Considered one of the greatest directors in the history of cinema, in the space of forty years – from Variety Lights in 1950 to La Voce della Luna in 1990 – he has “portrayed” in dozens of feature films a small crowd of memorable characters. He called himself “a craftsman who has nothing to say, but knows how to say it”. He left works full of satire and veiled with a subtle melancholy, characterized by a dreamlike and visionary style. The titles of his most famous films – I Vitelloni, La Strada, The Nights of Cabiria, La Dolce Vita, 8½, and Amarcord – have become famous all over the world.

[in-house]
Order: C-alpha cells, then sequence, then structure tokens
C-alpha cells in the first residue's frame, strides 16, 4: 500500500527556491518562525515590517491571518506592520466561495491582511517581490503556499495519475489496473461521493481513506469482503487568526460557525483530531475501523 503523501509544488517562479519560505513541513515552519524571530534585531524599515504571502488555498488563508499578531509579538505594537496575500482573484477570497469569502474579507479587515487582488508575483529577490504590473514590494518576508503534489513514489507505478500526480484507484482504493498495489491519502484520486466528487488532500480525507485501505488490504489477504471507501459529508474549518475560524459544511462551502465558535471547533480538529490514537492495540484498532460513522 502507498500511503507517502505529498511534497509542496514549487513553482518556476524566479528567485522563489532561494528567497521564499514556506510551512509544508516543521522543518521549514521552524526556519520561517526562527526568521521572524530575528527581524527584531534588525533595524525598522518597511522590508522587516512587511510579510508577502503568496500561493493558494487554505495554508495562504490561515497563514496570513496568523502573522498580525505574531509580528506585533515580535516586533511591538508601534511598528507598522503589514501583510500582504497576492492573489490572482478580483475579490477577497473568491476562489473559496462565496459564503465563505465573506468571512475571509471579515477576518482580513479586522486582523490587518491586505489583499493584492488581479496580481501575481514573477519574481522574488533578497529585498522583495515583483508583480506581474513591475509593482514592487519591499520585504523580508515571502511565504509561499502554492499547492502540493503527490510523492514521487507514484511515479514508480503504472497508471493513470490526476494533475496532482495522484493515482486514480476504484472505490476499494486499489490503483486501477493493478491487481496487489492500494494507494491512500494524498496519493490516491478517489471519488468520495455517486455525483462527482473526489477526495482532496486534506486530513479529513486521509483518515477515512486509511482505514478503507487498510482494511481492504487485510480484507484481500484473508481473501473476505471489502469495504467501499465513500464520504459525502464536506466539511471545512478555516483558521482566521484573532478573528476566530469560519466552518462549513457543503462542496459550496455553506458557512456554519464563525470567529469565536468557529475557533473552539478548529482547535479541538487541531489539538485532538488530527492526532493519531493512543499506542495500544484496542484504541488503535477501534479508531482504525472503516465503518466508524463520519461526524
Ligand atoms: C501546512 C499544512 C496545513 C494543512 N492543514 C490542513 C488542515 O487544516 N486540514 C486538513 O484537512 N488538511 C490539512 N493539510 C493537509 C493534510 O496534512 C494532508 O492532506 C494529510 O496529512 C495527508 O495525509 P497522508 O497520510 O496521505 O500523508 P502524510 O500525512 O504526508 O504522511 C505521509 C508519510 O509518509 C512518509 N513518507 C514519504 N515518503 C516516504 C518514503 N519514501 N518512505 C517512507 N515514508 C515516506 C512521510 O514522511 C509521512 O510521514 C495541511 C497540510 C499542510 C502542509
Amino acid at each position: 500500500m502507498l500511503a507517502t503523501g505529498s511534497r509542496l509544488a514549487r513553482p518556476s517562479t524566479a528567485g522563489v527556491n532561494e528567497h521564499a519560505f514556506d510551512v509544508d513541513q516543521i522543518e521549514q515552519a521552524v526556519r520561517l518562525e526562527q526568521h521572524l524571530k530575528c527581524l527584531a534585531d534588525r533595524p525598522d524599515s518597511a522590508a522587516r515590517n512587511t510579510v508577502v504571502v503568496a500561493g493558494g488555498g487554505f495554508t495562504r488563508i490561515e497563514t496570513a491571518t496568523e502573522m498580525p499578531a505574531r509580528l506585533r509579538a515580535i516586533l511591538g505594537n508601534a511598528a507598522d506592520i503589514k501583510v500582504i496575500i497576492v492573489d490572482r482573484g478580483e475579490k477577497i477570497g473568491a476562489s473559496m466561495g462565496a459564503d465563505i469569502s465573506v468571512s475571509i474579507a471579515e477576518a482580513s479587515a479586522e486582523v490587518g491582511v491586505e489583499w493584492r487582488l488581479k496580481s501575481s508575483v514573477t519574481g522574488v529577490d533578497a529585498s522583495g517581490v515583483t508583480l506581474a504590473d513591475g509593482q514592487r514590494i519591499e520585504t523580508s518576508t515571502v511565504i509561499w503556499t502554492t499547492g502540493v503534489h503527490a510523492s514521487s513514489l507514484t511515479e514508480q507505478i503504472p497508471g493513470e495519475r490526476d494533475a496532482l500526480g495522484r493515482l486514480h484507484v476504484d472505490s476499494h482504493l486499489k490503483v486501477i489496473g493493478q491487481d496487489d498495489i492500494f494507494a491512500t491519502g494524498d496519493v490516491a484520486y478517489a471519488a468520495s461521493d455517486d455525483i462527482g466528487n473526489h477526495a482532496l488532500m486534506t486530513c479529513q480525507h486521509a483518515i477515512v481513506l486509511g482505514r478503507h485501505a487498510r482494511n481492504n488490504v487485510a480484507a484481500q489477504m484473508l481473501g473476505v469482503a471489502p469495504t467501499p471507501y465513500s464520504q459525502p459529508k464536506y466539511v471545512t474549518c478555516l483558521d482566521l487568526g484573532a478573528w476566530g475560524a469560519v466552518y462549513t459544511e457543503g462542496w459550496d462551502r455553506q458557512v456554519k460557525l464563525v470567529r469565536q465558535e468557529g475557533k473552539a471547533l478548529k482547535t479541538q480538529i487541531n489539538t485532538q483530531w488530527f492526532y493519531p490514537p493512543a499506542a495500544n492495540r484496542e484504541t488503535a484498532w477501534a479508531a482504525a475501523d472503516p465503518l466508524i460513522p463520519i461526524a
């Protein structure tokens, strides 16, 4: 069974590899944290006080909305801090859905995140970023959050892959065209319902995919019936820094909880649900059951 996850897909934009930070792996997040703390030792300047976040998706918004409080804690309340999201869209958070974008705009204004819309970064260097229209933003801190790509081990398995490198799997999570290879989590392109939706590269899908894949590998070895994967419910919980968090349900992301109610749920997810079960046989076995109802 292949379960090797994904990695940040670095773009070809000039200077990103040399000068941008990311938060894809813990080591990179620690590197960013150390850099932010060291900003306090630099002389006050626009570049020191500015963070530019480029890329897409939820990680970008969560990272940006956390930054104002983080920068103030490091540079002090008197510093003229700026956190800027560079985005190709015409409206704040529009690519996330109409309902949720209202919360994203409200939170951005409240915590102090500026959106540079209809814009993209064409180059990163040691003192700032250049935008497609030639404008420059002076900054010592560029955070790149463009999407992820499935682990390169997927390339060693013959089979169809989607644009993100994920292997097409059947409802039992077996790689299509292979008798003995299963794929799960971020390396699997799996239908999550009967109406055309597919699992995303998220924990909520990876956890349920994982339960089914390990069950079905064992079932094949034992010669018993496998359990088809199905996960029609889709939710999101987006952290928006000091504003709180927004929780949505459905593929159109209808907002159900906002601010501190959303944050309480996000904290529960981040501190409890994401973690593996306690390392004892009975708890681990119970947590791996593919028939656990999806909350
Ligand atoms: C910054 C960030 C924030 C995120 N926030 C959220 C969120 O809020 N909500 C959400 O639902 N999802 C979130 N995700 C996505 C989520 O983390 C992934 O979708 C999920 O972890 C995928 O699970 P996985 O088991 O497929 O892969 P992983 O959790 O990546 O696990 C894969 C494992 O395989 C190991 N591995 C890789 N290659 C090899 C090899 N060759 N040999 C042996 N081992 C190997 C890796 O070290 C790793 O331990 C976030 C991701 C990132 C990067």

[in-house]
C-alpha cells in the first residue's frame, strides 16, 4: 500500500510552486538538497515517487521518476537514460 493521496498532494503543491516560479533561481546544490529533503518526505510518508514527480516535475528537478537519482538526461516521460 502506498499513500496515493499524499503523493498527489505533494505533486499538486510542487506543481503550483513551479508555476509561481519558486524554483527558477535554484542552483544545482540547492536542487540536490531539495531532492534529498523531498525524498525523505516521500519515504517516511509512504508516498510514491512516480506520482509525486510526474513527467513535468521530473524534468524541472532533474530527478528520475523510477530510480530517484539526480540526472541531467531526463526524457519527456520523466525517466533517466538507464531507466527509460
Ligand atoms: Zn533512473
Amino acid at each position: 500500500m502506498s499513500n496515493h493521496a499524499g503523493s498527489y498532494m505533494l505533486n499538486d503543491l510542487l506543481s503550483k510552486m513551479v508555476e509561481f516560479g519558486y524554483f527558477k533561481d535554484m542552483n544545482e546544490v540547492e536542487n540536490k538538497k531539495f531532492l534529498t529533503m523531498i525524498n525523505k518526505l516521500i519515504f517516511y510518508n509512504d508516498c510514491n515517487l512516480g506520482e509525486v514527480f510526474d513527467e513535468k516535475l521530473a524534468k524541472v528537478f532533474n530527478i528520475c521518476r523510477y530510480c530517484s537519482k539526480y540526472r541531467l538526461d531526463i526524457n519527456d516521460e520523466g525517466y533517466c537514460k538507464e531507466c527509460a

His films The Road, The Nights of Cabiria, 8½ and Amarcord won the Oscar for the best foreign film. He also twice won the Moscow Film Festival (1963 and 1987), the Palme d’Or at the Cannes Film Festival in 1960, and the Golden Lion for Lifetime Achievement at the Venice Film Festival in 1985.
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